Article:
• On job creation: Despite production growth, jobs in the extraction and distribution portions of the industry have been relatively flat since 2006 and declined in 2015 with the downturn in oil price. Further, job creation estimates by pipeline proponents are almost entirely short-term construction jobs. Permanent jobs from TMX, for example, amount to 50 in BC and 40 in Alberta, according to the proponent’s documentation.
  • On long-term prosperity: Canadians are likely to require fossil fuels for many years to come, given the daunting scaling issues in replacing them with alternative renewable sources. Canada has no strategy for oil and gas beyond expanding exports as rapidly as possible. This will deplete the highest quality portion of Canada’s remaining fossil fuel endowment—the portion that is the least costly and emissions-intensive to recover—thereby compromising long-term energy security with minimal economic returns, given the current low price environment.

These points are highlighted in the study, which explores the evolution of Canada’s energy system in comparison to other countries; the relationship of the economy to energy consumption and emissions; revenue generation and jobs from fossil fuel production; and existing government proposals to meet 2030 and 2050 climate commitments. After considering these many factors, the study concludes with recommendations for meeting long-term energy security and climate needs.

“This is a critical moment to develop a viable energy strategy, based on science and evidence, to address our future energy needs and emissions-reduction targets” says report author Hughes.

“We have relied on fossil fuels for more than a century and we’ve had a good run. There is no silver bullet—we will require both non-renewable and renewable energy resources in the future and need to be realistic about what we can expect from various energy options, as well as means to reduce consumption. We need to take steps now or we put our future energy security and emissions-reductions targets at grave risk.”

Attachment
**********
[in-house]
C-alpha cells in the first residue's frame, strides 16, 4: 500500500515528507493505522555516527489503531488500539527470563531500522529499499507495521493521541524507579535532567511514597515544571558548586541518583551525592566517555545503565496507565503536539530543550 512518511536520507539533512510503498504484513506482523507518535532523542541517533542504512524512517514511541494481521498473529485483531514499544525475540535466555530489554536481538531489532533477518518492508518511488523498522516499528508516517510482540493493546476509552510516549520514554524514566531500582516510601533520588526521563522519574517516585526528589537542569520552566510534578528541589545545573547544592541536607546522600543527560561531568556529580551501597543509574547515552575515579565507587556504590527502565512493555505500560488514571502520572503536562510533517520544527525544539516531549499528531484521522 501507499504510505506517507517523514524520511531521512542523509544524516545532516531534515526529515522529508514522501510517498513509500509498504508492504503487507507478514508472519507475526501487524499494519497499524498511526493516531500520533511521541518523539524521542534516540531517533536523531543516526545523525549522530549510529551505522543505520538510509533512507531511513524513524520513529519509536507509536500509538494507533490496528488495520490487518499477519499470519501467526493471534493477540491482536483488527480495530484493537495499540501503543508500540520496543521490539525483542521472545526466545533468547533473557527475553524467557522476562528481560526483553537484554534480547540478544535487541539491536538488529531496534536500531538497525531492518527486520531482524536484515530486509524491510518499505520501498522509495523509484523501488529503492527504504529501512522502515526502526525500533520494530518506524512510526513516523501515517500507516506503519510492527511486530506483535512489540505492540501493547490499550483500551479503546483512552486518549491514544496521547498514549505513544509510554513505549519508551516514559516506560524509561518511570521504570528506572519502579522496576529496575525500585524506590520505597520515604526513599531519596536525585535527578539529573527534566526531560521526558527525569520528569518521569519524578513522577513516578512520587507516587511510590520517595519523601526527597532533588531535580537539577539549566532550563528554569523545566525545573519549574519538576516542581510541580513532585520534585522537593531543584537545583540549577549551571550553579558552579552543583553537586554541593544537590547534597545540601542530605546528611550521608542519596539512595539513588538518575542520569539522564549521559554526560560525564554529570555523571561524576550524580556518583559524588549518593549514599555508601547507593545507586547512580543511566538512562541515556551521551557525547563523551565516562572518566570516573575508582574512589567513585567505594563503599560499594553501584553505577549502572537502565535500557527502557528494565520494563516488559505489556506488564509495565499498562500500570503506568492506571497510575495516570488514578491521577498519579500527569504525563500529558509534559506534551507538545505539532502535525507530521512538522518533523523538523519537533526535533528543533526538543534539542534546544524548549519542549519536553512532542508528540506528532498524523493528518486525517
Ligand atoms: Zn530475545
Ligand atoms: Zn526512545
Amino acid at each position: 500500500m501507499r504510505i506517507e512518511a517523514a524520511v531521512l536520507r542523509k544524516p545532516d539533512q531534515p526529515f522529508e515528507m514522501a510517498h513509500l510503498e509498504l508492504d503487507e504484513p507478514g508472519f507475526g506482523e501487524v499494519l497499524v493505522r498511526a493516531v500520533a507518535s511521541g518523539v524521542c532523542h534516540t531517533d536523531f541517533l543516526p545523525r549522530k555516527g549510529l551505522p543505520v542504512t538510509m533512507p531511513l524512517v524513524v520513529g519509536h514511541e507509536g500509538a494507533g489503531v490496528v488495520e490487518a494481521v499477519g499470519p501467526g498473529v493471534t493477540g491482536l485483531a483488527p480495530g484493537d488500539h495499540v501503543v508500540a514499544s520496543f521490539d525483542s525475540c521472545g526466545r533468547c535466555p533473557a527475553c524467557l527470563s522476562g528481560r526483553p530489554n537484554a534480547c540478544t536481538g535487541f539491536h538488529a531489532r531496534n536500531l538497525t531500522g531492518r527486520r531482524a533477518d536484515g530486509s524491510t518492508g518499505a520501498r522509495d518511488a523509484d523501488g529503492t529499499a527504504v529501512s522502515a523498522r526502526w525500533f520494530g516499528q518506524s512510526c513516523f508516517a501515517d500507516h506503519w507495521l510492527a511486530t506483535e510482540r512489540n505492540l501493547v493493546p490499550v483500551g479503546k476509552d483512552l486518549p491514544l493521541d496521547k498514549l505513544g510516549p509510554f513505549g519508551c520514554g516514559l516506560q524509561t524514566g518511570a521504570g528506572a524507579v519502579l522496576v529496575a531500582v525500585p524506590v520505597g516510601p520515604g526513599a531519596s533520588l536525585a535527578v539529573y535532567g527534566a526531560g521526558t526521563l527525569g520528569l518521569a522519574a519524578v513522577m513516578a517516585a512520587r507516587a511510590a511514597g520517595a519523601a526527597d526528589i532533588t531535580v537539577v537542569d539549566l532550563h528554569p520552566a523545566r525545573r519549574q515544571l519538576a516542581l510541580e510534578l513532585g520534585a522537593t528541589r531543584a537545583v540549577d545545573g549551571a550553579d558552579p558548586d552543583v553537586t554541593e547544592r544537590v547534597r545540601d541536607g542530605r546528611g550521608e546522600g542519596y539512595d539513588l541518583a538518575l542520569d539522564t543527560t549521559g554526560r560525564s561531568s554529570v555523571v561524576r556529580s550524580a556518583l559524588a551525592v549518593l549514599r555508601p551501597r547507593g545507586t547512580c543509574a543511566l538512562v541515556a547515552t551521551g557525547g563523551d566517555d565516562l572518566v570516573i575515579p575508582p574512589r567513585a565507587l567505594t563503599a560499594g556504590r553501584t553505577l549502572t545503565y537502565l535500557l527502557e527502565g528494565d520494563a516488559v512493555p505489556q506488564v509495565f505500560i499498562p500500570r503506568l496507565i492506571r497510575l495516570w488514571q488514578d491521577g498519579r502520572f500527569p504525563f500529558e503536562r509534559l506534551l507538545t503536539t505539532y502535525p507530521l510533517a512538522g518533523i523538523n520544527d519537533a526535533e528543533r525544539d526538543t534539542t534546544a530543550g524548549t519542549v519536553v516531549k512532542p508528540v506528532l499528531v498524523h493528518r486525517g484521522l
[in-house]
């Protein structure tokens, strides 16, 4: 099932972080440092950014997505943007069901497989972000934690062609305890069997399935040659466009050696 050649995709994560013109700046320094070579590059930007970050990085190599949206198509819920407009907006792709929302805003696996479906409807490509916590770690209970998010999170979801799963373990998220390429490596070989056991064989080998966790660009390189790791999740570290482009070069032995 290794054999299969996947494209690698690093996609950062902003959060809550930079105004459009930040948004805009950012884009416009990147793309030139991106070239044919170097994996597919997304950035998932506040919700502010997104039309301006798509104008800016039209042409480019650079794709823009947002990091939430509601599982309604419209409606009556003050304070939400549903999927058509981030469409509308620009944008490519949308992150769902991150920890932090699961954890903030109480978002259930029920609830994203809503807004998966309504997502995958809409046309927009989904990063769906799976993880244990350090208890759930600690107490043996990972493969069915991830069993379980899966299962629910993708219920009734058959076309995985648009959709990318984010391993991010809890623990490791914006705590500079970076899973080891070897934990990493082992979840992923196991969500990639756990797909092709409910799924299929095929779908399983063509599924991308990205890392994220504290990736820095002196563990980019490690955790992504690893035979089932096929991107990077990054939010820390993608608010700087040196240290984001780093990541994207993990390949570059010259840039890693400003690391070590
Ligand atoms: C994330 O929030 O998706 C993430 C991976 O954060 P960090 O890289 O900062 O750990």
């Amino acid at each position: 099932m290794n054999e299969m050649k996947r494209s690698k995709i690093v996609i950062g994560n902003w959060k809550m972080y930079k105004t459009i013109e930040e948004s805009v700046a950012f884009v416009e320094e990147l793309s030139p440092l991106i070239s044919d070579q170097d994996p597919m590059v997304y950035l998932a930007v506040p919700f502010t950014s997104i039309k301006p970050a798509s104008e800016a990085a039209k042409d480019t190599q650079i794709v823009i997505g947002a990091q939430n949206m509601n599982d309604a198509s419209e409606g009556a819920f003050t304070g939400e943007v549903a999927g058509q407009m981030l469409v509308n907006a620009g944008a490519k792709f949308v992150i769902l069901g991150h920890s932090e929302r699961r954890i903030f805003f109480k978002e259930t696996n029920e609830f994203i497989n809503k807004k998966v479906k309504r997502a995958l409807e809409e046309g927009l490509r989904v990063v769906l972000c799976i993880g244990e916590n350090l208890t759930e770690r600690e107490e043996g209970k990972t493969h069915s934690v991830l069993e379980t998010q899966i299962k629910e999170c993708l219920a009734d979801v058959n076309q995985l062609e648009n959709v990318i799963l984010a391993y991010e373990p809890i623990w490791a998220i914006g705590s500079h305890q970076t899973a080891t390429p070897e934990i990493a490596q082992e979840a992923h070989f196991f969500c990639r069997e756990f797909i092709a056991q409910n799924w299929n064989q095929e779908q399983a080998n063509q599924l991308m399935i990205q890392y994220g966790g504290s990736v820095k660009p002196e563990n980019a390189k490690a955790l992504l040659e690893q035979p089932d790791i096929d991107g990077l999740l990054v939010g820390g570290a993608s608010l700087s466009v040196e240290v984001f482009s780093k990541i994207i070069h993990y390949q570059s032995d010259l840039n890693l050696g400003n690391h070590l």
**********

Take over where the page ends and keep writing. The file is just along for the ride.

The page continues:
The report—including chapter summaries and downloadable PDFs—can be found at

For more information or to set up interviews, please contact: Lindsey Bertrand (CCPA–BC Office) at [email protected] or 604-801-5121 ext 238

You may also contact:

  • In Ottawa: Alyssa O’Dell (CCPA–National Office / Eastern time zone) at [email protected] or 613-563-1341 ext 307 
  • In Edmonton: Scott Harris (Parkland Institute) at [email protected] or 780-492-3952

“Canada’s Energy Outlook” report in the news

May 2, 2018The Tyee — Government revenue from fossil fuels in sharp decline

May 2, 2018News Talk 770 — David Hughes discusses the study with host Danielle Smith (starts at 01:29)

May 1, 2018The Star Vancouver — ‘Virtually impossible’ to ramp up oil and gas in Canada and hit climate targets, report warns

May 1, 2018 — DeSmog Canada — “10 handy facts about Canadian energy that you actually probably want to know”

May 1, 2018 — AM 1310 News — David Hughes discusses the study on the The Rick Gibbons Show

April 17, 2018 — CBC Radio One: Early Edition — “David Hughes says Alberta could wreak havoc with BC’s gas prices if it were to turn off the taps”